A while back, I added a new sketchbook to my collection; a 3″ x 5″ Clairfontaine Graf-It 909. The smallest and cheapest sketchbook in the art supply store, intended for quick cheap, drawings, I dubbed it the “ugly sketchbook”. I keep it next to my computer to doodle in while saving large files, or for when I just need a quick analog break from all things digital. Pocket-sized, I also keep it on hand for trips to the café or pub. This sketchbook is all about “bad drawing”; no pre-pencil sketching, no tearing-out pages, and no apologies or excuses for whatever ended up in it. However, as a direct “head to page” sketchbook, it also serves as an incubator for drawings and ideas that may end up being refined and developed in my larger sketchbooks.
Here’s the first page, done with a scratchy ballpoint pen:
I drew the same truck I drew obsessively decades ago as a little child, and hadn’t drawn since:
Glassware, barware, bottles, etc…
I listen to Pandora a lot, primarily punk rock. Every now and then, a band’s image or song sparks a thought that needs to quickly be drawn. One day, the infamous and absolutely uninhibited GG Allin came on, and I quickly drew GG’s iconic tattoos onto a seemingly normal person.
Every Washingtonian riding the Metro commuter train on a daily basis is quite familiar with the drab interior colors of the older model cars. I did this sketch less as a life drawing subject, and more of a color study of the train itself. The carpets on the train are a mauve color, but lacking a mauve marker, I worked with the nearest color marker I had, which was purple. On the adjoining page, you can see where I took color notes, both of the lady and the train itself, as I colored this at home later that evening.
About seven years ago, we took a trip out west to California, visiting San Francisco and Yosemite National Park. Far removed from the practice of sketching at the time, I none the less toted along a small sketchbook, some pens, and a few colored pencils. Here are two sketches I did in Yosemite, which barely begin to capture the awe-inspiring visual grandeur and mind-blowing dimensions of the place.
I will be taking a break from posting this week while I stuff my face and over-fill my belly during the one-two celebratory punch that will be Thanksgiving and Chanuka. Though the two holidays don’t share anything in common – one being a major American holiday and the other a minor Israeli festival – the convergence of the Gregorian and Hebrew calendars last brought the two events together 153 years ago, and mathematically will not do so again for roughly 70,000 years, so I plan to take full advantage of this once in a lifetime event to feast on copious amounts of oil-fried turkey, cranberry sufganiot, and of course, some fine craft beers!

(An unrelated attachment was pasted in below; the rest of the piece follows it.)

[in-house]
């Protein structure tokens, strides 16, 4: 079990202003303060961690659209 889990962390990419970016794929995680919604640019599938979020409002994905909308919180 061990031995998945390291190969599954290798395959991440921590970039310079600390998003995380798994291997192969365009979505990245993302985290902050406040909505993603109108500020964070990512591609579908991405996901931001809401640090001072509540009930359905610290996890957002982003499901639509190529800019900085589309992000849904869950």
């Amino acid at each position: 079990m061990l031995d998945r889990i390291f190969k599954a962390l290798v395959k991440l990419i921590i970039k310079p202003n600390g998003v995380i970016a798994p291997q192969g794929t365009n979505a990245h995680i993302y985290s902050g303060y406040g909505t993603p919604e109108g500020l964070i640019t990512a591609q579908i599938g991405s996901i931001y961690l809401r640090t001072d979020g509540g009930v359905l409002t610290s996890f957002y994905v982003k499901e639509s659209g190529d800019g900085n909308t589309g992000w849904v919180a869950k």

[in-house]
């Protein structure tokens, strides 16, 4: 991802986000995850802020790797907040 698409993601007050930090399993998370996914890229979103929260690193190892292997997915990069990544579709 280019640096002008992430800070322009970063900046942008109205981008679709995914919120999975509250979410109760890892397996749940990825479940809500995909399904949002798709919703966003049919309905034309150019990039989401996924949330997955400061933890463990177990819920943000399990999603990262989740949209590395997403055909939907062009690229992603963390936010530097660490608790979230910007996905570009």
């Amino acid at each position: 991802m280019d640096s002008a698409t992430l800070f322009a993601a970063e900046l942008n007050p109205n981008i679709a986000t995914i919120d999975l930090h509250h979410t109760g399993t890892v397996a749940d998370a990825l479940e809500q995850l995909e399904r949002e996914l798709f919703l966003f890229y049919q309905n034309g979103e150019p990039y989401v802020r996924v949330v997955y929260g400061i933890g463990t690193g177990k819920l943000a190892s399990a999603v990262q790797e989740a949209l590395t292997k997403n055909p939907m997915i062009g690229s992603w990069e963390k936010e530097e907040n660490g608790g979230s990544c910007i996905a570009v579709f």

I took these visual tasting notes during a wine tasting back in 2006, before I even knew about a discipline called sketchnoting. The tasting itself featured five vintages of Hagafen’s Napa Valley Merlot. While others took more “proper” notes on index cards, I broke out the pocket-sized sketchbook, a Pigma Micron pen, and used dabs of the different wines to add some color. And yes; there are some phenomenal kosher wines out there, hailing everywhere from California’s finest vineyards to the world-class growing regions of Israel.
Here are two pages drawn on two different days, but I liked how they came together on the spread. For the sketch on the left, I used a felt-tipped pen to capture the individual, whom was holding onto a pole on the train, and I ended up sketching the line for the pole into the crease of the spine down the middle of the spread. Later in the day, I quickly sketched some cars behind him while I was sitting at a cafe. The individual on the right was sketched with a fountain pen. Overall, it looks like the both of them could have been on the same train, on the same day.
Here is the final post about my broken foot saga from 2006, captured with a small sketchbook, a Pigma Micron pen, lots of painkillers, and nothing but time on my hands. After my second round of emergency surgery, all that was left to do was lay on my back with my foot elevated, read, draw, and watch television. After two grueling months, the bone mended, and an additional two months of intensive physical therapy followed. Everything healed up fine, and I slowly got back to walking and cycling. I also stopped my massive dosage of painkillers, but the scar on my foot pretty much ended my dreams of being a foot model. Oh well, there’s always art. Thanks to everybody for checking out this series of Retro Sketches and thanks for the comments, and please, please, please; watch your step when walking down those seemingly benign ramps!